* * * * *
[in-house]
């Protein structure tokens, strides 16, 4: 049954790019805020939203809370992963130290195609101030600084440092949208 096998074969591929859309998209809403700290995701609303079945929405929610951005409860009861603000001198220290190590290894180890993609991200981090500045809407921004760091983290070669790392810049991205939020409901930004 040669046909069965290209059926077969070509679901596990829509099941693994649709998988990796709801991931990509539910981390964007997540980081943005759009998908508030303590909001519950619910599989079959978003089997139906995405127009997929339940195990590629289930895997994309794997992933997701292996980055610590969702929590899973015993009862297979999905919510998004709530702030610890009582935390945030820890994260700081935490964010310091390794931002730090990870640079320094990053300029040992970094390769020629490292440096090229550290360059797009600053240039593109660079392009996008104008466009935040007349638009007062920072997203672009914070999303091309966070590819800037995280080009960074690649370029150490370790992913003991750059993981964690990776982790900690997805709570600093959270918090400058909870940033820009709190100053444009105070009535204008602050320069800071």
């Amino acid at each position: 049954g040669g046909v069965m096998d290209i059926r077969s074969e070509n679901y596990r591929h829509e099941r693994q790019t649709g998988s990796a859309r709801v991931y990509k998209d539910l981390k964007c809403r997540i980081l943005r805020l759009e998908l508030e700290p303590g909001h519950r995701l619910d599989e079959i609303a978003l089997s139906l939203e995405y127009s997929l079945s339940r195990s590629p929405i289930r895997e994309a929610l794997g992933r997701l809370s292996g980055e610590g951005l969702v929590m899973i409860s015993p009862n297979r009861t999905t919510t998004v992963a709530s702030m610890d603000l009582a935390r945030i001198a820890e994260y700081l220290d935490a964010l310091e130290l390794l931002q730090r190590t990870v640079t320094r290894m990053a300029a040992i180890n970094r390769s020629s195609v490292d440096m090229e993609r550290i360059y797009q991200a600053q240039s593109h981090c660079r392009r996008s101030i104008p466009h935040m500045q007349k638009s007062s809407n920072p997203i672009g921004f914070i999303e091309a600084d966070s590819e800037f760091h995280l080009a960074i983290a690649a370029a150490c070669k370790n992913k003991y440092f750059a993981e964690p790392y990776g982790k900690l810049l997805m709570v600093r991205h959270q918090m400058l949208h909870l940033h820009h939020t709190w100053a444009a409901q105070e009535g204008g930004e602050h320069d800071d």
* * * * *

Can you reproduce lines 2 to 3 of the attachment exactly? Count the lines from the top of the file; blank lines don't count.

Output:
């Protein structure tokens, strides 16, 4: 049954790019805020939203809370992963130290195609101030600084440092949208 096998074969591929859309998209809403700290995701609303079945929405929610951005409860009861603000001198220290190590290894180890993609991200981090500045809407921004760091983290070669790392810049991205939020409901930004 040669046909069965290209059926077969070509679901596990829509099941693994649709998988990796709801991931990509539910981390964007997540980081943005759009998908508030303590909001519950619910599989079959978003089997139906995405127009997929339940195990590629289930895997994309794997992933997701292996980055610590969702929590899973015993009862297979999905919510998004709530702030610890009582935390945030820890994260700081935490964010310091390794931002730090990870640079320094990053300029040992970094390769020629490292440096090229550290360059797009600053240039593109660079392009996008104008466009935040007349638009007062920072997203672009914070999303091309966070590819800037995280080009960074690649370029150490370790992913003991750059993981964690990776982790900690997805709570600093959270918090400058909870940033820009709190100053444009105070009535204008602050320069800071």
């Amino acid at each position: 049954g040669g046909v069965m096998d290209i059926r077969s074969e070509n679901y596990r591929h829509e099941r693994q790019t649709g998988s990796a859309r709801v991931y990509k998209d539910l981390k964007c809403r997540i980081l943005r805020l759009e998908l508030e700290p303590g909001h519950r995701l619910d599989e079959i609303a978003l089997s139906l939203e995405y127009s997929l079945s339940r195990s590629p929405i289930r895997e994309a929610l794997g992933r997701l809370s292996g980055e610590g951005l969702v929590m899973i409860s015993p009862n297979r009861t999905t919510t998004v992963a709530s702030m610890d603000l009582a935390r945030i001198a820890e994260y700081l220290d935490a964010l310091e130290l390794l931002q730090r190590t990870v640079t320094r290894m990053a300029a040992i180890n970094r390769s020629s195609v490292d440096m090229e993609r550290i360059y797009q991200a600053q240039s593109h981090c660079r392009r996008s101030i104008p466009h935040m500045q007349k638009s007062s809407n920072p997203i672009g921004f914070i999303e091309a600084d966070s590819e800037f760091h995280l080009a960074i983290a690649a370029a150490c070669k370790n992913k003991y440092f750059a993981e964690p790392y990776g982790k900690l810049l997805m709570v600093r991205h959270q918090m400058l949208h909870l940033h820009h939020t709190w100053a444009a409901q105070e009535g204008g930004e602050h320069d800071d």